because it's maintained as a norm. And we also have some ideas of how
normal is desired but also boring."
Given its tumultuous history, that vanilla is now an analog for dull and white is pretty odd.
Because, you see, vanilla comes from the .
They first cultivated the beans and used them for medicinal purposes —
not for flavoring. The Totonacs had to pay tribute to the Aztecs in the
form of thousands and thousands of vanilla beans. And it was the Aztecs
who used vanilla beans for flavoring. They mixed them with other things —
like cacao. (Because, chocolate drank. Aka choclatl, aka xocolatl.) But it was the eventual Spanish conquest of the Aztecs that brought vanilla as a flavor to Europe and beyond.
sources credit Hernán Cortés and his soldiers who conquered the Aztecs
for bringing vanilla from Mexico to Europe. Bernardino de Sahagún and
Bernal Díaz del Castillo were among the first Europeans to describe .
Europeans used vanilla in couple different ways:
- Medical reasons. And by medical reasons, I mean sex reasons. According to the Encyclopedia of American Indian Contributions To The World, the root of the name that the Spaniards gave the plant, was vaina. This referred to .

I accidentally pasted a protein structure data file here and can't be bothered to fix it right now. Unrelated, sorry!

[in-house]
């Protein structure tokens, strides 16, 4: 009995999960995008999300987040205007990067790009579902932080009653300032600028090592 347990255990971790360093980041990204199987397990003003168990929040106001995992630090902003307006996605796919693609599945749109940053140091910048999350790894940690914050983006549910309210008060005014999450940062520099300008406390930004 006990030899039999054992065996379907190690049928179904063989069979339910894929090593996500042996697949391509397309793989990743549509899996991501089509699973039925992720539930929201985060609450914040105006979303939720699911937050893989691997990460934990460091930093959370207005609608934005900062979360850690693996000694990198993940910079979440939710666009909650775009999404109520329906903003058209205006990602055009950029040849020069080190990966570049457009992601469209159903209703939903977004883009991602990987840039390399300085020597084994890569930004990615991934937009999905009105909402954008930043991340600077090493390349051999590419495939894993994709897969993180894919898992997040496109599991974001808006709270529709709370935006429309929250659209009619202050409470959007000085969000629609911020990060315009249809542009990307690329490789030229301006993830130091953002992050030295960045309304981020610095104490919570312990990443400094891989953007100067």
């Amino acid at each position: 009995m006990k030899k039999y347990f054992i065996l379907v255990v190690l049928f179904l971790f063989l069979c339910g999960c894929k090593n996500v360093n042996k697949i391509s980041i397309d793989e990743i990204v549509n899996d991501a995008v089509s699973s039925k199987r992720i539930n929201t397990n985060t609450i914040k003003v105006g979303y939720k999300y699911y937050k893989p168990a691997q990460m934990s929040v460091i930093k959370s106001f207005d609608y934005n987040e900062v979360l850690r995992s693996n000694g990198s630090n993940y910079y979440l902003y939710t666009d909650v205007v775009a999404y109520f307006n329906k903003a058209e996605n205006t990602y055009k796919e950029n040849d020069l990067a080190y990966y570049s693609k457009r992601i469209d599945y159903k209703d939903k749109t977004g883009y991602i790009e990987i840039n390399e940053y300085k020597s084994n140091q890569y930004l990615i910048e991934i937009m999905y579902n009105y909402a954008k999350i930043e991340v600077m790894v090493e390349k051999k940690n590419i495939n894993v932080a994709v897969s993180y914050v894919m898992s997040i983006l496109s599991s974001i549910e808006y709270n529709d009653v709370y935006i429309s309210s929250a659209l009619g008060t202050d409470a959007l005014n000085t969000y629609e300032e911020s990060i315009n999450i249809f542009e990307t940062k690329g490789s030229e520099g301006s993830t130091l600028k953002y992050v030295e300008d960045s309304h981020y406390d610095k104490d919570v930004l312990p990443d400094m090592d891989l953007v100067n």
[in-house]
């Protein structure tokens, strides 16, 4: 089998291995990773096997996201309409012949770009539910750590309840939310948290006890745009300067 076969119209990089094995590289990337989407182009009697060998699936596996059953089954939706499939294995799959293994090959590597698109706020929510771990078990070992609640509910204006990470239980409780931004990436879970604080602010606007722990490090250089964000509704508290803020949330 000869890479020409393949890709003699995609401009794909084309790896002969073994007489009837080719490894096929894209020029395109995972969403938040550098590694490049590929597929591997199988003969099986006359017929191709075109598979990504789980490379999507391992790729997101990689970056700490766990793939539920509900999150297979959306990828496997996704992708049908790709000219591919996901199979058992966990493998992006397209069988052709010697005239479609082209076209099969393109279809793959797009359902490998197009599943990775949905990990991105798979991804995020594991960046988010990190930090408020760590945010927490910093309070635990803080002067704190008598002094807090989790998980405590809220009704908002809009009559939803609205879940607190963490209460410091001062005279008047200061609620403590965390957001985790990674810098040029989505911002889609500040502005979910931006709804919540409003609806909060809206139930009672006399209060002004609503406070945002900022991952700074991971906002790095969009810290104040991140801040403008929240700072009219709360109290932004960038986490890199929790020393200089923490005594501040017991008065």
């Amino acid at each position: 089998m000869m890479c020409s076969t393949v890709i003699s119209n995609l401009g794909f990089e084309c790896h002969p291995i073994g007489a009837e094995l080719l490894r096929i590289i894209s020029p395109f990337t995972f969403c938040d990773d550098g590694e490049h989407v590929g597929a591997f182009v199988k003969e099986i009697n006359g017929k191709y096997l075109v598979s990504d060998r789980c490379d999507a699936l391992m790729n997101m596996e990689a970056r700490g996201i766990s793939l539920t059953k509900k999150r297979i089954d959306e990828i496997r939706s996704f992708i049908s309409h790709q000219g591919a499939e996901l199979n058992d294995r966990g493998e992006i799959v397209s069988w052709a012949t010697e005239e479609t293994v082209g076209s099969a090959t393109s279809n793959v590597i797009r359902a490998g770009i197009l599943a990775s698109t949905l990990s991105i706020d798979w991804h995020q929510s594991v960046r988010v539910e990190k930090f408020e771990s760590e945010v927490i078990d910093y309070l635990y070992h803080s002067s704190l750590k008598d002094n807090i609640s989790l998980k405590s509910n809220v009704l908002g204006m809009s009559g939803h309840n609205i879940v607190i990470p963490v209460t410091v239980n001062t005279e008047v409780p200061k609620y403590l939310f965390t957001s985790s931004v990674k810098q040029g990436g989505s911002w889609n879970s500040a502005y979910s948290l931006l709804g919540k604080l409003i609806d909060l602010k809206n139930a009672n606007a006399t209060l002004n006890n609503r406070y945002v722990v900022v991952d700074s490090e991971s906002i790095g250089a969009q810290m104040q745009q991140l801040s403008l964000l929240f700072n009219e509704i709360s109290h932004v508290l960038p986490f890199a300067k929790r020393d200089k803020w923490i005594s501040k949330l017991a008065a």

Vanilla was used as both an aphrodisiac and a nerve stimulant. (So
maybe if you want to take some cues from the Spaniards, you'll be giving
out vanilla beans instead of chocolate next Valentine's Day, eh? Eh?)
Speaking of plant products we adopted from other cultures: Vanilla was
mixed with tobacco plants, which were brought from the Americas to
It's widely cited that in 1602, Hugh Morgan, an apothecary for Queen Elizabeth I, introduced the queen to .
(It's said that Elizabeth had a real sweet tooth.) The queen went
completely nuts — or is that beans? — about vanilla, and wanted it
everywhere. Elizabeth is widely credited for popularizing the flavor,
and by the late 18th century, it had caught on in the United States.
Thomas Jefferson, who was minister to France before he became president,